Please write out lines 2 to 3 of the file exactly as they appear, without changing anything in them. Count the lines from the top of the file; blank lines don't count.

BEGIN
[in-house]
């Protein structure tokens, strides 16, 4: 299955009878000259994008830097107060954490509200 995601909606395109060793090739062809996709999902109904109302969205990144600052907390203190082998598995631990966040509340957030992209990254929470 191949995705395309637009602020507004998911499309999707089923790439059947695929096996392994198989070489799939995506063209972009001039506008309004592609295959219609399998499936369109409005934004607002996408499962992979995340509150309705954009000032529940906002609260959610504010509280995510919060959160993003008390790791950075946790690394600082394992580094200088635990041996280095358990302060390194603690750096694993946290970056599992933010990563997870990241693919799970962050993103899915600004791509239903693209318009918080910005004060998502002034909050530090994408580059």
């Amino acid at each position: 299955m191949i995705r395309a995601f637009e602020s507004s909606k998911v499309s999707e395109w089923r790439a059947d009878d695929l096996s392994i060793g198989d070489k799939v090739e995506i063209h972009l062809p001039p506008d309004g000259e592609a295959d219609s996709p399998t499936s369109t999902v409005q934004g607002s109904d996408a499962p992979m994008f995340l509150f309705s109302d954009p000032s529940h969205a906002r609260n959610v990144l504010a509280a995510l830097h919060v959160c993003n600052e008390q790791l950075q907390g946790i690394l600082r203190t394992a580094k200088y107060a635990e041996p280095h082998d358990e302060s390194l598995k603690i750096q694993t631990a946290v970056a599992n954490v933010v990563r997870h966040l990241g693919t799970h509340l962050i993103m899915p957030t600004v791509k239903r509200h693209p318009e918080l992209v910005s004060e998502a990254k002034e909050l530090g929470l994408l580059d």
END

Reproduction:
């Protein structure tokens, strides 16, 4: 299955009878000259994008830097107060954490509200 995601909606395109060793090739062809996709999902109904109302969205990144600052907390203190082998598995631990966040509340957030992209990254929470 191949995705395309637009602020507004998911499309999707089923790439059947695929096996392994198989070489799939995506063209972009001039506008309004592609295959219609399998499936369109409005934004607002996408499962992979995340509150309705954009000032529940906002609260959610504010509280995510919060959160993003008390790791950075946790690394600082394992580094200088635990041996280095358990302060390194603690750096694993946290970056599992933010990563997870990241693919799970962050993103899915600004791509239903693209318009918080910005004060998502002034909050530090994408580059």
């Amino acid at each position: 299955m191949i995705r395309a995601f637009e602020s507004s909606k998911v499309s999707e395109w089923r790439a059947d009878d695929l096996s392994i060793g198989d070489k799939v090739e995506i063209h972009l062809p001039p506008d309004g000259e592609a295959d219609s996709p399998t499936s369109t999902v409005q934004g607002s109904d996408a499962p992979m994008f995340l509150f309705s109302d954009p000032s529940h969205a906002r609260n959610v990144l504010a509280a995510l830097h919060v959160c993003n600052e008390q790791l950075q907390g946790i690394l600082r203190t394992a580094k200088y107060a635990e041996p280095h082998d358990e302060s390194l598995k603690i750096q694993t631990a946290v970056a599992n954490v933010v990563r997870h966040l990241g693919t799970h509340l962050i993103m899915p957030t600004v791509k239903r509200h693209p318009e918080l992209v910005s004060e998502a990254k002034e909050l530090g929470l994408l580059d």